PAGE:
Professional Communication ZAA 105

Introduction

Set the Scene – Reflection:

Take a minute to think about the importance of effective interpersonal communication.

What does it mean to you?

How would you define it?

How do you know when someone has good interpersonal communication skills?

Name five (5) specific things that they do.

In business, you are required to communicate with a diverse range of people – many you may find it easy to relate to, others not. Most organisations require staff to have the ability to develop and maintain productive and positive client and colleague professional relationships. For many reasons, effective interpersonal communication skills are extremely important.

List five (5) situations that you can recall from your professional or personal life when effective communication has been very important and why:

On the importance of people skills, take this short quiz, assess your response and read the information that follows after the quiz. Take notes on any information that resonates with you. It is important to take notes as you move through this course of ideas that you find interesting or points that you want to remind yourself of later – they don’t need to be detailed, rather something that will help you retain the information or jog your memory.

It’s been said that some people would prefer to lose a limb than have to speak publicly in front of an audience. However, the reality is that being able to speak effectively to a group of people when required, is a skill that is both relatively easily developed and important to professional success.

Now, as the last stage of this introductory reflection on the importance of effective interpersonal skills, click on the following link posted by the Australian Institute of Business.

After reading the posts, compare the communication approach of your organisation (or an organisation that you are familiar with) to the suggestions in the reading.

In your opinion, is communication managed effectively or is there room for improvement? Why?

Drawing on your responses above and with the information that these blog posts provide, identify three (3) areas or skills you will start to focus on, with the goal of developing your interpersonal communication skills over the course of this term.

Effective Public Speaking

This clip is of Steve Jobs – CEO and founder of Apple computers. Jobs had an unconventional and but very successful career/pathway through his life and in this clip, shares some of his life’s story and wisdom with a university commencement speech to Stanford University students in the USA.

Steve Jobs | Stanford Speech | 15 mins

Now, I would like you to watch the speech again and we are going to more formally explore the structure of the speech. Please printout and use the Speech Structure Document and as you listen to the speech again, explore the structure of his speech in the following format:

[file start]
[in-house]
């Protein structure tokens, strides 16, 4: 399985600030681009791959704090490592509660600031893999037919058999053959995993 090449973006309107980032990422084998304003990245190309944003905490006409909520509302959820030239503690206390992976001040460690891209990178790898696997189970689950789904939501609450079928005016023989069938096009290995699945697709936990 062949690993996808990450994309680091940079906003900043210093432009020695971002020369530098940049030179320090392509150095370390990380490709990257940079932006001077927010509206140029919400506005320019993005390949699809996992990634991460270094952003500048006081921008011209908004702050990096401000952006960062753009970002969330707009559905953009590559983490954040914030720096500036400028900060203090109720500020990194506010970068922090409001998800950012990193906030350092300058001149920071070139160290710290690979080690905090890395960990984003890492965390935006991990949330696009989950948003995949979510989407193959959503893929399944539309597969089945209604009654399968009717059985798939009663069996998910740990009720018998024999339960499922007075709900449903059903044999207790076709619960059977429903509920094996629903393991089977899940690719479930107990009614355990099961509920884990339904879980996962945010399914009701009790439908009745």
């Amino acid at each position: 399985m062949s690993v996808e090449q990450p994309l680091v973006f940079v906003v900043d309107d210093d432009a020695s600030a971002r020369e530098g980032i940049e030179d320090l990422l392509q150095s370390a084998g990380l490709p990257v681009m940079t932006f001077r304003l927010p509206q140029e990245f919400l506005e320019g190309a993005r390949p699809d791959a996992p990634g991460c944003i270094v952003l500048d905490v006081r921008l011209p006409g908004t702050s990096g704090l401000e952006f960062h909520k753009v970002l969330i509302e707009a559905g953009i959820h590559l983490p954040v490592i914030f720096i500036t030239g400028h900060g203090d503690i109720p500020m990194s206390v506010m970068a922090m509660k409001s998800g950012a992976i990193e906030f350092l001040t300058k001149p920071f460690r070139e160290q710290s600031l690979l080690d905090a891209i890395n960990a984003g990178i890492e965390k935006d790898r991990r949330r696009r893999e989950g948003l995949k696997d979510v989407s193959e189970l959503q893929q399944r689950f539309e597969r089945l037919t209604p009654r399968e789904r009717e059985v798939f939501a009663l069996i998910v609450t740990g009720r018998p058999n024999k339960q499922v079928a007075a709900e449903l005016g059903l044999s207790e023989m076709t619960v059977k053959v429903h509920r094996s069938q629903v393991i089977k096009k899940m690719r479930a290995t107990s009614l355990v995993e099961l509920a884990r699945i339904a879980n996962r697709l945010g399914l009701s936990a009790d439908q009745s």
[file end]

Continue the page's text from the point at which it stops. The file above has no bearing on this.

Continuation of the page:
This exercise should have given you a deeper insight into how an excellent narration is constructed. An outstanding speech is something that is crafted, but within the reach of everyone in following a few simple techniques and attention to detail.

Next, watch this clip by Barack Obama and the assessment of his technique by the two political commentators that narrate the clip. This clip is on one specific speech that he delivered in his presidential campaign of 2004 (before he was elected) and still considered an outstanding oration to this day. After watching the clip, please answer the following questions.

The speech that made Obama President | 6:13 mins

Now, we are going to answer a similar set of questions that we answered when assessing the Stanford address by Steve Jobs, except this time, it is about the speech by Barack Obama.

To finish, watch these clips, where the speakers demonstrate a number of very common mistakes for a presenter who lacks confidence.

Please take notes on each clip with suggested improvements.

Non-Verbal Communication – Body Language

Non-verbal communication is an essential element of how we communicate with one another. Did you know that the spoken word only makes up 30% of the message that we exchange?

Have a look at this clip for an introduction to body language and the importance of developing an understanding of both your body language and the body language of others. Write down the words that describe how you ‘read’ the following images.

Please note that depending on your internet connection the slideshow loading time may vary.

Body Language at Work in Business: Tips for Better Communication | 2:09 mins

You may be surprised that our analysis at the moment doesn’t include the message or the content of what the speaker is saying. To be a great speaker, of course you need solid content. However, to begin with we want you to understand the mechanics of great public speaking. As I mentioned above, and I’ll say it again (for effect), more than half of the value others perceive in your speech comes not from the words you use, but from your delivery.

Watch this  narrated clip, where Communication Coach Michael Kelly analyses ex-prime minister Julia Gillard’s body language for further insight into the impact of this important (and often underestimated) communication tool. Please read the article that follows.